Digestion kicks in once the food reaches the stomach. The stomach contains powerful muscles that churn food continuously, essentially beating the contents to a pulp. The stomach secretes juices that convert food into a liquid-like substance known as chyme. Most people know that the stomach contains acid, but fewer people know that this type of acid is hydrochloric acid. And fewer still know that the primary purpose of stomach acid is not to break food down but to provide an acidic environment that allows powerful digestive enzymes to do their work.
It is these enzymes, not the acid itself, that perform most of the chemical breakdown of food. Even if a piece of meat is placed in concentrated hydrochloric acid, it will not break down, but if you add enzymes, it breaks down quickly. Collectively, the combination of acid and enzymes is known as gastric juice, even though hydrochloric acid only comprises about 0.5% of the total volume of the gastric juice. Your body produces 2–3 liters of gastric juice daily.
The stomach, when completely full, can be stretched to hold about 2 liters of food. The average time for gastric emptying is about 4 hours; this time varies according to the quantity and type of food consumed. A light meal can be emptied from the stomach in about 2 hours, while a large heavy meal may require up to 6 hours. Forensic pathologists will often examine the stomach contents of a deceased person in an attempt to pinpoint the time of death.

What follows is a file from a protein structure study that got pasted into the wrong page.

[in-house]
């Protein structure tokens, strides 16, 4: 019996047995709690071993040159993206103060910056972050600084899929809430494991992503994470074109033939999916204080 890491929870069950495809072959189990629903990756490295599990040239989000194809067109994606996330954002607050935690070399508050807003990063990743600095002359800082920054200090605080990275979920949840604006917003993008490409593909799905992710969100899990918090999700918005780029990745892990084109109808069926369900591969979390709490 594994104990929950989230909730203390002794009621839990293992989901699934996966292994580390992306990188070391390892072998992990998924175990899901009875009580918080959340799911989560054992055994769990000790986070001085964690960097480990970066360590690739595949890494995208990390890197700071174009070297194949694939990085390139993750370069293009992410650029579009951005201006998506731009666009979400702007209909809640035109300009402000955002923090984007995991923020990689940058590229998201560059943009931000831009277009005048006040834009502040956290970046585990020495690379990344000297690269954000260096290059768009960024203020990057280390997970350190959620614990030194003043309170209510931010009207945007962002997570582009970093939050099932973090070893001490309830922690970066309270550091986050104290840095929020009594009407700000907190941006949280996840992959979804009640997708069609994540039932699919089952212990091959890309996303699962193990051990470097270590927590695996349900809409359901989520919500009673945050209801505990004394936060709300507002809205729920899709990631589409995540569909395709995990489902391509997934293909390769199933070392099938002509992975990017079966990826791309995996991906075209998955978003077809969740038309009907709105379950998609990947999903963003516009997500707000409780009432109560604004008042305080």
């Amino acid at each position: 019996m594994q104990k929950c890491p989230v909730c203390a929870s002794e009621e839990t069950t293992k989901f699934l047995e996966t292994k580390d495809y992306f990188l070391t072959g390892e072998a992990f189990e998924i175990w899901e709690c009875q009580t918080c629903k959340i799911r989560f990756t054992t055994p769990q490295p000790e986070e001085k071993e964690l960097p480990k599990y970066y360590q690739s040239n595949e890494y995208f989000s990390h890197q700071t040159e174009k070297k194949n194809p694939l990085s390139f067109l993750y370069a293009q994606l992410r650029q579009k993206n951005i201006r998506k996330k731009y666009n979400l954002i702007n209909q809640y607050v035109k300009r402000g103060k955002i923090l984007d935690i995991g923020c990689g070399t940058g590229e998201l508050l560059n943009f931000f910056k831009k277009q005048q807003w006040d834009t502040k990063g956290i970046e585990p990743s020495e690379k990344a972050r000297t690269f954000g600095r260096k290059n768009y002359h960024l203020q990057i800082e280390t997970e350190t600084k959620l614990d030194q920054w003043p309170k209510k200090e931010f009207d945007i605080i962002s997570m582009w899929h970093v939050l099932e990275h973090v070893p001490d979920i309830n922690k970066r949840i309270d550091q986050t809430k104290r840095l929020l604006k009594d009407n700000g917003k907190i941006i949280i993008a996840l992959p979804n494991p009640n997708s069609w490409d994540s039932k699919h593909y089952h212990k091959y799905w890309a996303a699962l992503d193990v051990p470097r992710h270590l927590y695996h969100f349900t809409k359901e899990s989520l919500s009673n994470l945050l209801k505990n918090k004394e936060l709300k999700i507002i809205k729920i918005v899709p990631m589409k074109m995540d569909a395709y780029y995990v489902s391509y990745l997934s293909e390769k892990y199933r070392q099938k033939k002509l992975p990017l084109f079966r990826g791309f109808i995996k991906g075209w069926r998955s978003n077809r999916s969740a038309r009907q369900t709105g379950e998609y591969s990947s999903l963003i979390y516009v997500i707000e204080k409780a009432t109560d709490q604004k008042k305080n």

To prevent the gastric juice from digesting the stomach itself, a thick layer of mucus coats the inside of the stomach. If the stomach produces too much acid, either due to eating too much or from a medical condition, heartburn can result. Heartburn has nothing to do with the heart, but rather is caused by gastric juice moving upward into the esophagus, creating a burning sensation.
This can be alleviated by taking antacids, which contain substances that neutralize acids. A common antacid is Tums, which contains calcium carbonate (CaCO3). Calcium carbonate neutralizes excess acid according to the following equation: